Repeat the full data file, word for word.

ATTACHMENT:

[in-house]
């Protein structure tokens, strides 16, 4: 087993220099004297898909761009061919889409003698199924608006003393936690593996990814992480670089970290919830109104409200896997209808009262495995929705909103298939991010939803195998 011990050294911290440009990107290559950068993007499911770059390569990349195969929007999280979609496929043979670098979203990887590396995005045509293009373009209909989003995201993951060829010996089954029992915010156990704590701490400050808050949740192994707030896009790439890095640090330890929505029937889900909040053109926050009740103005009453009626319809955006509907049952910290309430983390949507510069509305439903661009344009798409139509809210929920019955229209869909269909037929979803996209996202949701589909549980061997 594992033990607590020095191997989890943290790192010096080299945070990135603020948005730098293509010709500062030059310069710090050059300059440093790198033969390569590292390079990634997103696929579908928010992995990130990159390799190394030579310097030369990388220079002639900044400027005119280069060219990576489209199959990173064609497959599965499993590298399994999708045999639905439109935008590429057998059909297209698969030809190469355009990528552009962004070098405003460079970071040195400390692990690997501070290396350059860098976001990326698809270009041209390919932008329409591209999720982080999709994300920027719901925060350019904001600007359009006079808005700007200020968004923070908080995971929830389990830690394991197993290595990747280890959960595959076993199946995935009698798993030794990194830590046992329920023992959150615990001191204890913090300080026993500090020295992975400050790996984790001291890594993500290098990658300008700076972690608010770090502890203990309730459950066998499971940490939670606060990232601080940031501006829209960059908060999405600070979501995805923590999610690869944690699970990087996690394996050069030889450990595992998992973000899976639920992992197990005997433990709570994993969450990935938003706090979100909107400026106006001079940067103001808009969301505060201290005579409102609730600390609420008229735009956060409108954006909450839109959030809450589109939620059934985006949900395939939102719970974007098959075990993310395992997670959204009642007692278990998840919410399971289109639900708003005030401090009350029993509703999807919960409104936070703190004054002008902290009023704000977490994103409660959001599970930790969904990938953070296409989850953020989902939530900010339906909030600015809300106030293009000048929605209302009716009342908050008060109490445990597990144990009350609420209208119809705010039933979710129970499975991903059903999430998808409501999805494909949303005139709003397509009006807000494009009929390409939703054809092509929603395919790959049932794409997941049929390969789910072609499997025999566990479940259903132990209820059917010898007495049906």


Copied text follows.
[in-house]
């Protein structure tokens, strides 16, 4: 087993220099004297898909761009061919889409003698199924608006003393936690593996990814992480670089970290919830109104409200896997209808009262495995929705909103298939991010939803195998 011990050294911290440009990107290559950068993007499911770059390569990349195969929007999280979609496929043979670098979203990887590396995005045509293009373009209909989003995201993951060829010996089954029992915010156990704590701490400050808050949740192994707030896009790439890095640090330890929505029937889900909040053109926050009740103005009453009626319809955006509907049952910290309430983390949507510069509305439903661009344009798409139509809210929920019955229209869909269909037929979803996209996202949701589909549980061997 594992033990607590020095191997989890943290790192010096080299945070990135603020948005730098293509010709500062030059310069710090050059300059440093790198033969390569590292390079990634997103696929579908928010992995990130990159390799190394030579310097030369990388220079002639900044400027005119280069060219990576489209199959990173064609497959599965499993590298399994999708045999639905439109935008590429057998059909297209698969030809190469355009990528552009962004070098405003460079970071040195400390692990690997501070290396350059860098976001990326698809270009041209390919932008329409591209999720982080999709994300920027719901925060350019904001600007359009006079808005700007200020968004923070908080995971929830389990830690394991197993290595990747280890959960595959076993199946995935009698798993030794990194830590046992329920023992959150615990001191204890913090300080026993500090020295992975400050790996984790001291890594993500290098990658300008700076972690608010770090502890203990309730459950066998499971940490939670606060990232601080940031501006829209960059908060999405600070979501995805923590999610690869944690699970990087996690394996050069030889450990595992998992973000899976639920992992197990005997433990709570994993969450990935938003706090979100909107400026106006001079940067103001808009969301505060201290005579409102609730600390609420008229735009956060409108954006909450839109959030809450589109939620059934985006949900395939939102719970974007098959075990993310395992997670959204009642007692278990998840919410399971289109639900708003005030401090009350029993509703999807919960409104936070703190004054002008902290009023704000977490994103409660959001599970930790969904990938953070296409989850953020989902939530900010339906909030600015809300106030293009000048929605209302009716009342908050008060109490445990597990144990009350609420209208119809705010039933979710129970499975991903059903999430998808409501999805494909949303005139709003397509009006807000494009009929390409939703054809092509929603395919790959049932794409997941049929390969789910072609499997025999566990479940259903132990209820059917010898007495049906």